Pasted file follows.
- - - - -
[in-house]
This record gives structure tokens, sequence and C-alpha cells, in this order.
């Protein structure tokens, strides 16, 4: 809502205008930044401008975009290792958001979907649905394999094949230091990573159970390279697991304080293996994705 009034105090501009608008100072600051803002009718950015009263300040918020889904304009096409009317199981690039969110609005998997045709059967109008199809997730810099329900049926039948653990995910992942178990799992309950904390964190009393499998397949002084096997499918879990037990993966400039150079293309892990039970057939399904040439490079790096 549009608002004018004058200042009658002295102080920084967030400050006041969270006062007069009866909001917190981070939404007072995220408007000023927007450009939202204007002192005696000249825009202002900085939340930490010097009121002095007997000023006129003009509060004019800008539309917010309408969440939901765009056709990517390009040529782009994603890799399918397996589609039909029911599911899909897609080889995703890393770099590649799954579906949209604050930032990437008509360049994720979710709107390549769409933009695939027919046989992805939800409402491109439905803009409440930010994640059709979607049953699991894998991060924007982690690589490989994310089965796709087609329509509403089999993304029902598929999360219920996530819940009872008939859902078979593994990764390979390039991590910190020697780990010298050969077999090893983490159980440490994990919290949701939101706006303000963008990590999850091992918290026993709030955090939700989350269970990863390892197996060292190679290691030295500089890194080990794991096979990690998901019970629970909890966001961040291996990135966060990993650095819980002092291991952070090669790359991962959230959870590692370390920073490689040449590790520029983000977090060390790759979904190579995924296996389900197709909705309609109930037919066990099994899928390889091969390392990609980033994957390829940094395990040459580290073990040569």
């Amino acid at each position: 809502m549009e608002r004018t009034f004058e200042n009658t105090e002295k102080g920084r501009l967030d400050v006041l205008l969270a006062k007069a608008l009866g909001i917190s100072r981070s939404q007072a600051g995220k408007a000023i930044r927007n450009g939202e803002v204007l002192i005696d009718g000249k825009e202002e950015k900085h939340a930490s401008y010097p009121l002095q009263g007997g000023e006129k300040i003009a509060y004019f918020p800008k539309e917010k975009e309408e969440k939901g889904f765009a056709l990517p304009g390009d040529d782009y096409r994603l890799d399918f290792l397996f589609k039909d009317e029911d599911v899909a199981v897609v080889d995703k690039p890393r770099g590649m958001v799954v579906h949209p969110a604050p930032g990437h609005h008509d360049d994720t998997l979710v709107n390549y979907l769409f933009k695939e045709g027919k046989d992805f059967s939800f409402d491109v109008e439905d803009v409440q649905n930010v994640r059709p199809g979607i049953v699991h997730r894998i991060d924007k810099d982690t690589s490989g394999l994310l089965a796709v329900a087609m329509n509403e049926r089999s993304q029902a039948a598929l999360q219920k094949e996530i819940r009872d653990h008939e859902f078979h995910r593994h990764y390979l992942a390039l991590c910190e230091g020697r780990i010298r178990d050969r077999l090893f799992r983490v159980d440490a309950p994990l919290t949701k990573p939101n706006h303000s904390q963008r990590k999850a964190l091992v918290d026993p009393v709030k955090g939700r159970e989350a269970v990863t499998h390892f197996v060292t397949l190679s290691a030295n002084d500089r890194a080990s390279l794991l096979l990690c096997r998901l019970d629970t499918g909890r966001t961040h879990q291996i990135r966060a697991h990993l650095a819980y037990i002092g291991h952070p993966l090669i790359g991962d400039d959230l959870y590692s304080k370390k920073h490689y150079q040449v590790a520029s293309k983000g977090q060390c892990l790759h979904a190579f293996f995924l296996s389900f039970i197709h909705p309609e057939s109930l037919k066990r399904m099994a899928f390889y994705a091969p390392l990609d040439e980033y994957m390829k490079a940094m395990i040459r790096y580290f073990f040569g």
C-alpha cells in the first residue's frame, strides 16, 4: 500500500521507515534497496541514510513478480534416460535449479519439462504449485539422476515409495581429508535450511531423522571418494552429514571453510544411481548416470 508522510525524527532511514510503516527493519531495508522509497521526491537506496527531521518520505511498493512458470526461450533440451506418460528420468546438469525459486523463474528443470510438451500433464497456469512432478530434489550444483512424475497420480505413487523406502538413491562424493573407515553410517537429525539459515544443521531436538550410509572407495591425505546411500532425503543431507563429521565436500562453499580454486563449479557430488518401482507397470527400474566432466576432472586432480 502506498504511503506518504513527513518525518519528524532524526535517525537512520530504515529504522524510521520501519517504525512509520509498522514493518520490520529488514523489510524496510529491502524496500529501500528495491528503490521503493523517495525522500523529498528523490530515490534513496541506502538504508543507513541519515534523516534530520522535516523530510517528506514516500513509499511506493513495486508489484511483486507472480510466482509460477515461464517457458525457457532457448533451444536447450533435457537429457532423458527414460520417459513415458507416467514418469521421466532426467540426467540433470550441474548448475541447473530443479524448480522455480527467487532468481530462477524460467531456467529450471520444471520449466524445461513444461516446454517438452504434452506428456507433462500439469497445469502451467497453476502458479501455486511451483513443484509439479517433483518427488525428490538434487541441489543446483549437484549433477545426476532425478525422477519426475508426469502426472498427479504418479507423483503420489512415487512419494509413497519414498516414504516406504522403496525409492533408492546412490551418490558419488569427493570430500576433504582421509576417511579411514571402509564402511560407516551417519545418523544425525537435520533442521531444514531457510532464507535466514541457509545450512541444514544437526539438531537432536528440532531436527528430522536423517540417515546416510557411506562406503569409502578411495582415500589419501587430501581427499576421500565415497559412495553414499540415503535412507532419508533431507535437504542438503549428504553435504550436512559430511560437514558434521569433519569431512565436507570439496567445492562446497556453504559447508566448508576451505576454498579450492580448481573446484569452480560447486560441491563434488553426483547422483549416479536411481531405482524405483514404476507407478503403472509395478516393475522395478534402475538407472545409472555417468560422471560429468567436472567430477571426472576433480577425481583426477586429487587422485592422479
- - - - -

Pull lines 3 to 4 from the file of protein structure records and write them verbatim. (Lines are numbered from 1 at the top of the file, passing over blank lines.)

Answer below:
């Protein structure tokens, strides 16, 4: 809502205008930044401008975009290792958001979907649905394999094949230091990573159970390279697991304080293996994705 009034105090501009608008100072600051803002009718950015009263300040918020889904304009096409009317199981690039969110609005998997045709059967109008199809997730810099329900049926039948653990995910992942178990799992309950904390964190009393499998397949002084096997499918879990037990993966400039150079293309892990039970057939399904040439490079790096 549009608002004018004058200042009658002295102080920084967030400050006041969270006062007069009866909001917190981070939404007072995220408007000023927007450009939202204007002192005696000249825009202002900085939340930490010097009121002095007997000023006129003009509060004019800008539309917010309408969440939901765009056709990517390009040529782009994603890799399918397996589609039909029911599911899909897609080889995703890393770099590649799954579906949209604050930032990437008509360049994720979710709107390549769409933009695939027919046989992805939800409402491109439905803009409440930010994640059709979607049953699991894998991060924007982690690589490989994310089965796709087609329509509403089999993304029902598929999360219920996530819940009872008939859902078979593994990764390979390039991590910190020697780990010298050969077999090893983490159980440490994990919290949701939101706006303000963008990590999850091992918290026993709030955090939700989350269970990863390892197996060292190679290691030295500089890194080990794991096979990690998901019970629970909890966001961040291996990135966060990993650095819980002092291991952070090669790359991962959230959870590692370390920073490689040449590790520029983000977090060390790759979904190579995924296996389900197709909705309609109930037919066990099994899928390889091969390392990609980033994957390829940094395990040459580290073990040569």
């Amino acid at each position: 809502m549009e608002r004018t009034f004058e200042n009658t105090e002295k102080g920084r501009l967030d400050v006041l205008l969270a006062k007069a608008l009866g909001i917190s100072r981070s939404q007072a600051g995220k408007a000023i930044r927007n450009g939202e803002v204007l002192i005696d009718g000249k825009e202002e950015k900085h939340a930490s401008y010097p009121l002095q009263g007997g000023e006129k300040i003009a509060y004019f918020p800008k539309e917010k975009e309408e969440k939901g889904f765009a056709l990517p304009g390009d040529d782009y096409r994603l890799d399918f290792l397996f589609k039909d009317e029911d599911v899909a199981v897609v080889d995703k690039p890393r770099g590649m958001v799954v579906h949209p969110a604050p930032g990437h609005h008509d360049d994720t998997l979710v709107n390549y979907l769409f933009k695939e045709g027919k046989d992805f059967s939800f409402d491109v109008e439905d803009v409440q649905n930010v994640r059709p199809g979607i049953v699991h997730r894998i991060d924007k810099d982690t690589s490989g394999l994310l089965a796709v329900a087609m329509n509403e049926r089999s993304q029902a039948a598929l999360q219920k094949e996530i819940r009872d653990h008939e859902f078979h995910r593994h990764y390979l992942a390039l991590c910190e230091g020697r780990i010298r178990d050969r077999l090893f799992r983490v159980d440490a309950p994990l919290t949701k990573p939101n706006h303000s904390q963008r990590k999850a964190l091992v918290d026993p009393v709030k955090g939700r159970e989350a269970v990863t499998h390892f197996v060292t397949l190679s290691a030295n002084d500089r890194a080990s390279l794991l096979l990690c096997r998901l019970d629970t499918g909890r966001t961040h879990q291996i990135r966060a697991h990993l650095a819980y037990i002092g291991h952070p993966l090669i790359g991962d400039d959230l959870y590692s304080k370390k920073h490689y150079q040449v590790a520029s293309k983000g977090q060390c892990l790759h979904a190579f293996f995924l296996s389900f039970i197709h909705p309609e057939s109930l037919k066990r399904m099994a899928f390889y994705a091969p390392l990609d040439e980033y994957m390829k490079a940094m395990i040459r790096y580290f073990f040569g």